Digging Seamer Carr 1985-6 | A few Mesolithic Memories of VP85

Seamer Carr 1985I came across these old pictures, showing their age a bit (and mine), from the excavations at Seamer Carr, not far from Star Carr in the Vale of Pickering, North Yorkshire.

Located in the path of a whiffy landfill (or more accurately “floating on peat”) site, the open area excavation was part of a bigger environmental project to reveal the extent of post-glacial Lake Pickering (more properly Lake Flixton), on which Star Carr is but one of now many Early and Late Mesolithic activity areas. I like the later stuff most, and at least one microlith array is known (i.e. an arrowhead configuration).

scan0010I was a volunteer under-grad at Durham (1984-7) and when not digging on the North York Moors, East Yorkshire or Poland, recording Anglo-Saxon churches in Tynedale or cataloguing Roman Samian Ware in the Old Fulling Museum attic, I squelched at Seamer Carr and in a few 1x1s at Star Carr.

It rained every day except one. It was one of the coldest summers on record. A force 9 gale laid every tent to waste despite 4 foot stakes—I slept in dad’s car in year 2 and learnt a thing or two about shift gears. We shan’t talk about the Elsan loos, nor about blue not being my favourite colour anymore.

scan0011   scan0009

However, we all delighted in warm team spirit, hot tea, weekly showers, Helen Patterson’s wonderful cuisine, Schadla-Hall dry wit, Ed Cloutman’s auger, fine Yorkshire beer, and laughs at the expense of the last person to be submerged to the waist, or higher, in the sump pit—”soak away” would not be accurate. The lithics were fine (very few on the spoil heap), dead horses emerged (well, one) and a bit of antler at “the other place”. Great memories, dried out, like the peat.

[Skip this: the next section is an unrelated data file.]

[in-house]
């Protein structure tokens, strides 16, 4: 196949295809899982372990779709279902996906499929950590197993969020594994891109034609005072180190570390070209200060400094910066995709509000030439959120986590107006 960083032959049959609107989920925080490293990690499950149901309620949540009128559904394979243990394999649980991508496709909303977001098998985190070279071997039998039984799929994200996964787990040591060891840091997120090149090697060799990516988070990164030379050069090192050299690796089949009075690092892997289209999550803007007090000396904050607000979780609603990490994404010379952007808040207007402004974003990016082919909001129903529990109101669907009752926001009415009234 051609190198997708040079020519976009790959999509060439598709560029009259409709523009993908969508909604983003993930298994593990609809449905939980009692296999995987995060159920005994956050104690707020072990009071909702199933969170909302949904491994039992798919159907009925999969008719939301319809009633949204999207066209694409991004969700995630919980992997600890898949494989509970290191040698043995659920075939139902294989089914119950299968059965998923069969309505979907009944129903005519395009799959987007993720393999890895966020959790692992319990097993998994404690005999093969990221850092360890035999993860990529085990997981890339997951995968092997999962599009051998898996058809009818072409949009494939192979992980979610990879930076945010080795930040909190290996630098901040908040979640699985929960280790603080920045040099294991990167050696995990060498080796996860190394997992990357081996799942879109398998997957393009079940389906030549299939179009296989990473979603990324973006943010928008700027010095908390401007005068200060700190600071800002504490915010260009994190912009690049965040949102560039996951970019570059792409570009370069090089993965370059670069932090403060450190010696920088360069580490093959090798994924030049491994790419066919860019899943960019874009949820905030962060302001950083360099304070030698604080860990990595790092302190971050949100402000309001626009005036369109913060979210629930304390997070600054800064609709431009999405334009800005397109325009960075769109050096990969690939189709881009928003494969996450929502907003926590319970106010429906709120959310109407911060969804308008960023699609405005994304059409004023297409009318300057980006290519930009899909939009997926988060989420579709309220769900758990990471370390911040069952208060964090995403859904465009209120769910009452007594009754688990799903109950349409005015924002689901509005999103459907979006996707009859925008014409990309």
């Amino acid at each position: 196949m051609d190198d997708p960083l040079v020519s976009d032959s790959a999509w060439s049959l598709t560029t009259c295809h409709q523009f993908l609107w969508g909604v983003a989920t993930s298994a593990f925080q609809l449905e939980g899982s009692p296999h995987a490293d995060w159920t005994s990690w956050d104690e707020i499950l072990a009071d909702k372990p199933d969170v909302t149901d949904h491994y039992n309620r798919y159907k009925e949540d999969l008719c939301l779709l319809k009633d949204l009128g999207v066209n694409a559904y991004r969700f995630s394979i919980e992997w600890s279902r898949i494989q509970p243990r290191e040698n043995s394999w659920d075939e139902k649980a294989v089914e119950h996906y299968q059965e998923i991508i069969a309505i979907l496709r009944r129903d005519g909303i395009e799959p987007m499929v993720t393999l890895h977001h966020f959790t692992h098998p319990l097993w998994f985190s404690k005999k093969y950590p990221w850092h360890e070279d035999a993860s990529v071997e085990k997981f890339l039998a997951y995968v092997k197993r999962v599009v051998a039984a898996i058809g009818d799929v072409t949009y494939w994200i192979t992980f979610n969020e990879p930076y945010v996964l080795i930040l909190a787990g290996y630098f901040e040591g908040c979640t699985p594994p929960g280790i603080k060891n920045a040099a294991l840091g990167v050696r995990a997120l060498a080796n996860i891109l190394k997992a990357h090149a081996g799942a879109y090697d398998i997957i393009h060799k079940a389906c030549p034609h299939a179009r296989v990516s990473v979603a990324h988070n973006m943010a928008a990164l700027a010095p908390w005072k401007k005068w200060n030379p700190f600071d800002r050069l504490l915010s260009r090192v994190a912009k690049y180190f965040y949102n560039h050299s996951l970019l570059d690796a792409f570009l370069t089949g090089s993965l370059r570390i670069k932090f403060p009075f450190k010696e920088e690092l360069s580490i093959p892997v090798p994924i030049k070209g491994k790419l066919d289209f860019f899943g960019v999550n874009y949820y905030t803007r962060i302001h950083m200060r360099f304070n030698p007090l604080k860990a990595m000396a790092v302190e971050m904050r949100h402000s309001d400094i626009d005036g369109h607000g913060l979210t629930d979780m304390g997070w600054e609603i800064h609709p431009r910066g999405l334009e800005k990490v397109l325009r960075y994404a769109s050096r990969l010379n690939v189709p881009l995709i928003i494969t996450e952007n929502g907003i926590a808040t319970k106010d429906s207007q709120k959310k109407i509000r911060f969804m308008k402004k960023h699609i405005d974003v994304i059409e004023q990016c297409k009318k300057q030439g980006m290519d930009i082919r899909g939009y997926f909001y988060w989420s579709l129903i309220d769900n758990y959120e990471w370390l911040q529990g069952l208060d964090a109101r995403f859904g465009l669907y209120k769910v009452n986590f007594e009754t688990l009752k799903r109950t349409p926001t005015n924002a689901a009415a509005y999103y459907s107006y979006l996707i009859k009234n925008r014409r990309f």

Wild Things 2.0 | Further Advances in Palaeolithic and Mesolithic Research | Conference

Where The Wild Things Are 2.0 | Further Advances in Palaeolithic and Mesolithic Research | Durham Conference January 2014

Quoted from Durham University website | Registration opens soon

DWTC2012The first Where the Wild Things Are conference, which took place in March 2012, hosted over 130 delegates from eighteen different countries. Over two days of talks presented advances in Palaeolithic and Mesolithic archaeology.

“The aim of this multidisciplinary conference is to provide a forum for the presentation, discussion and promotion of new and innovative advances in Palaeolithic and Mesolithic studies and Palaeoanthropology in general by established and new academics, with postgraduate students being particularly welcome.”

The next “2.0” conference will take place on 8–10 January 2014 and will include an opening reception on the Wednesday evening. An optional conference dinner will take place in the evening on Thursday. Papers and posters covering a wide range of Palaeolithic and Mesolithic research will be presented. Confirmed keynote speakers include leading specialists on the earliest humans in the Americas (Dr Mike Waters, Texas A&M University), African Late Stone Age (Prof. Peter Mitchell, Oxford University), and Mesolithic-Neolithic of Europe (Prof. Leendert Louwe Kooijmans, Leiden University).


I’m not involved in the conference organisation, just a groupie and a fan (and Durham archaeology alumnus 84-7) —with many good friends made in 2012. Do share on social media and subscribe to Wildthings news.

After the Ice | Major Star Carr exhibition opens at Yorkshire Museum | Mesolithic

Updated 24 May 2013